What Is Corporate Veil?
Corporate Veil Defined
Corporate Veil is a legal term to describe the protections that business owners have from the liabilities of their business.
Generally speaking, the personal assets of owners for limited liability companies and corporations are immune from contractual debts and lawsuits that may arise out of business operations.
For example, the personal property of a LLC business owner cannot be seized for non-payment of dues to a creditor.
Corporate Veil Made Easy
When courts or debtors hold businesses accountable for their liability, then they are said to be “piercing the corporate veil.”
Examples of instances in which a court may intervene to pierce a corporate veil are:
- If a business does not follow applicable rules and maintain its business in good standing with the state where it is incorporated.
- If a business does not keep sufficient capital to maintain solvency of its operations.
- If a business does not separate corporate identity, or the identity of business as a legal person, from its owner’s identity. An example of this is a business owner mixing personal and corporate identity by using company funds for personal expenses.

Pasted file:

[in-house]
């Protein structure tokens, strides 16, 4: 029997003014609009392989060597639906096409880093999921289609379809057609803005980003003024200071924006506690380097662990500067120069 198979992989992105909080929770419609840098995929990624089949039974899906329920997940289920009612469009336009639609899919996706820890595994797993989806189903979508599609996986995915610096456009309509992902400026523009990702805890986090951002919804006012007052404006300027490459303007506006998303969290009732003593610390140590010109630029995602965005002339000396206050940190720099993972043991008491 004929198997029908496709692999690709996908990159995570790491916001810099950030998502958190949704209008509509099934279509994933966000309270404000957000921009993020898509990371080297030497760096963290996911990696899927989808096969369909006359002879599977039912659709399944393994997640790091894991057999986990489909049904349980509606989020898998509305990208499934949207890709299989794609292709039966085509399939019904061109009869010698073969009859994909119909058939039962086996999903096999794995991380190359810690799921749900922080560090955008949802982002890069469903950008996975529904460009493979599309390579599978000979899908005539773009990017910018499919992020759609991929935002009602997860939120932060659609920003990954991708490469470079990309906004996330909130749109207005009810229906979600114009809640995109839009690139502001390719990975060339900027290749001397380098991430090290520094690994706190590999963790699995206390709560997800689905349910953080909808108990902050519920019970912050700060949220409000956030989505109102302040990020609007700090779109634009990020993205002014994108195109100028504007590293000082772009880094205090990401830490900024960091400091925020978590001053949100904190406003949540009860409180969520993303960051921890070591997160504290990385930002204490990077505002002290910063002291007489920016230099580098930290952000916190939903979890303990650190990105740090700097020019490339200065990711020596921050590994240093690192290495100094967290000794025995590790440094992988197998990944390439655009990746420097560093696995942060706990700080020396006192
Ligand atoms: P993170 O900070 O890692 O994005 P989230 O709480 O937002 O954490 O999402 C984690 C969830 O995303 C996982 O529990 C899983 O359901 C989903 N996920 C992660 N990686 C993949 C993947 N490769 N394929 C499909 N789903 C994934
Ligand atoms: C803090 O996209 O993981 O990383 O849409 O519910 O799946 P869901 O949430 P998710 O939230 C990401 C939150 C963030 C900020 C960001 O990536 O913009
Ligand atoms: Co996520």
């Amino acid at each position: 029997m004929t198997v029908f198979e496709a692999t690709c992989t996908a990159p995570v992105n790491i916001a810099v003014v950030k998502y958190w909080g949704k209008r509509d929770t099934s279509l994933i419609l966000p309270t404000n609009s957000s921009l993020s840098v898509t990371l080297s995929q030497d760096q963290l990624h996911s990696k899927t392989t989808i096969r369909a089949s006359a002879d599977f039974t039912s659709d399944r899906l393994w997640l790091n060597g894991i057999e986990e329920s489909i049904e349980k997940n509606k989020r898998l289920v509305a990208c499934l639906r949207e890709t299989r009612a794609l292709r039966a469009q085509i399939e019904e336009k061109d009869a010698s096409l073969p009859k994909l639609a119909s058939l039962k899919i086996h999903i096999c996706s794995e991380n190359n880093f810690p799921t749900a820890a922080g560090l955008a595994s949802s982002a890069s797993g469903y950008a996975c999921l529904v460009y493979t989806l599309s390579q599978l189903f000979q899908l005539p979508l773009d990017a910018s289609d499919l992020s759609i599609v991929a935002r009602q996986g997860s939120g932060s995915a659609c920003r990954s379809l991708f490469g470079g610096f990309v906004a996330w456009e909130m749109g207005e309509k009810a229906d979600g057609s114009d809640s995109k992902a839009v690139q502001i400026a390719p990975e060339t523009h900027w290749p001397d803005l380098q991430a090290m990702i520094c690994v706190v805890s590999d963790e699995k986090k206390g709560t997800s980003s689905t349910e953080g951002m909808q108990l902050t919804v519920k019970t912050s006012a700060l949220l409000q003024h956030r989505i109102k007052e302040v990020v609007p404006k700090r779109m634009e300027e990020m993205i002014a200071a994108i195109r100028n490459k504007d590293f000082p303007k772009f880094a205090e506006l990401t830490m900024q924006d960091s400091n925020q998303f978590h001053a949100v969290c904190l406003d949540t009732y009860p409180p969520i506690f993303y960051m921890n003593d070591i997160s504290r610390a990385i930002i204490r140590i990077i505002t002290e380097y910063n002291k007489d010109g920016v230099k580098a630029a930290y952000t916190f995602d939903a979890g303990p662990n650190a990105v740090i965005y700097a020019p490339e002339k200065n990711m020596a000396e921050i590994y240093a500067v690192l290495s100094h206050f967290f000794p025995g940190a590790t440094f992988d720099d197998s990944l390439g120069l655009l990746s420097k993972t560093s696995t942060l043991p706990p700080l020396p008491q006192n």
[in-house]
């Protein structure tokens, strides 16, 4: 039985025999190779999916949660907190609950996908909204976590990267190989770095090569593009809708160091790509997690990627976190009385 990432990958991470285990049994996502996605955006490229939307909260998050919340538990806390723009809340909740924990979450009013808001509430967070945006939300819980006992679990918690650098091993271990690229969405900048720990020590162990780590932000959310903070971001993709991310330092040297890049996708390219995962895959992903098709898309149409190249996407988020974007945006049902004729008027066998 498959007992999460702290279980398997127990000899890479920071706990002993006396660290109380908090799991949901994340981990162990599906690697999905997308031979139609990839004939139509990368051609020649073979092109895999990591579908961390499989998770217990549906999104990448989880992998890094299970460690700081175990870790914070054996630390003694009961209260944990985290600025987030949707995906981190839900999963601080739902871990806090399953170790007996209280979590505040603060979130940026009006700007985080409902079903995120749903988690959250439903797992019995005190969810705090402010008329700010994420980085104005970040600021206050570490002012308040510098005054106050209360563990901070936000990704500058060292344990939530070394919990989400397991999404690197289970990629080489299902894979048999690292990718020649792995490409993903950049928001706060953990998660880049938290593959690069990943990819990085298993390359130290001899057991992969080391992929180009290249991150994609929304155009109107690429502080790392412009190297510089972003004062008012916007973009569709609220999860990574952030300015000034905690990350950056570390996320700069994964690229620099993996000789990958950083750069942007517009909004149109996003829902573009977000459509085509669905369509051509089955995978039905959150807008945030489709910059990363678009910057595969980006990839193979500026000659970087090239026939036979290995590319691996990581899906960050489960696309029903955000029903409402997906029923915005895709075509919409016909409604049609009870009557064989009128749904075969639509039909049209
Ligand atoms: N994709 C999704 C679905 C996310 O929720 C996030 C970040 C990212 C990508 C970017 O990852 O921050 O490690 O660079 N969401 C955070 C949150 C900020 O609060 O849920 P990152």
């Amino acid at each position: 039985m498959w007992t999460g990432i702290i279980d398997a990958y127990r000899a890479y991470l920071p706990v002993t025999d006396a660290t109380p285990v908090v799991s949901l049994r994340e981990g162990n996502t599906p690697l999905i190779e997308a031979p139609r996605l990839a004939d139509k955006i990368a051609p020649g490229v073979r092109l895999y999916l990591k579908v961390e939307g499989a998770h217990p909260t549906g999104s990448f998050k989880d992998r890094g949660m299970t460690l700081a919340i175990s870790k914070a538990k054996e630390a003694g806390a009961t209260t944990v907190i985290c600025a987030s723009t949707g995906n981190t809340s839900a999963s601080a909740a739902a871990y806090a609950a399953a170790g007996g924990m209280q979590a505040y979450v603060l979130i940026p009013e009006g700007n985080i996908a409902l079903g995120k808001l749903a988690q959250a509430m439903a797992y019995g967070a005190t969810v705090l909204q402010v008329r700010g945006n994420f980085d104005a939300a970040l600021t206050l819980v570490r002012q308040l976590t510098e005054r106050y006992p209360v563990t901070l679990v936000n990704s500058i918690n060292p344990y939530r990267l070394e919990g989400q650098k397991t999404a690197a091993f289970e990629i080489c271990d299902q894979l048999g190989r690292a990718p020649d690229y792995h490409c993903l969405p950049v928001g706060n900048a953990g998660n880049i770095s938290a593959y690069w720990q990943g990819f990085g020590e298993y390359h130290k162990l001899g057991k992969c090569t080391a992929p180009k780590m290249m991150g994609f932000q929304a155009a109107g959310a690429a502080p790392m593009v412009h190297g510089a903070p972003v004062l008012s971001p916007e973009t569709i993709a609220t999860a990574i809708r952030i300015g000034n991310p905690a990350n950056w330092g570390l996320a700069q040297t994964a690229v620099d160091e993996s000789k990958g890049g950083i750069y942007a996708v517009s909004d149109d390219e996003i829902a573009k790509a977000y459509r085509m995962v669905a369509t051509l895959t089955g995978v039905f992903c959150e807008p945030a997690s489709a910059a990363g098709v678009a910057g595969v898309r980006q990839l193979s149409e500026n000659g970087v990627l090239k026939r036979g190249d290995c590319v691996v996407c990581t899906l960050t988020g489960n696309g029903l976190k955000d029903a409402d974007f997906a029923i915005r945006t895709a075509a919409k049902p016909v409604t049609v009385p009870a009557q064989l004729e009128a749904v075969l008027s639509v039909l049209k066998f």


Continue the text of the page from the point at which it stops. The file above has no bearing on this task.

- If a business takes advantage of the corporate veil to defraud its shareholders and customers.
Corporate Veil Regulations
Regulation concerning corporate veils differs between states. For example, Florida requires prosecutors to show either that the relevant corporation is an “alter ego” of a parent corporation or that the alleged parent company also engaged in improper conduct in order to pierce the corporate veil. But Nevada has more stringent conditions in the form of a three-part test to establish the “alter ego” condition.
Corporate Veil With Small Businesses
Small businesses are generally more susceptible to having their corporate veils pierced because the distinction between owner and corporation is blurred in their case. That said, courts have taken a conservative view to piercing the corporate veil because it can impede the development of free markets by discouraging businesses from taking risks.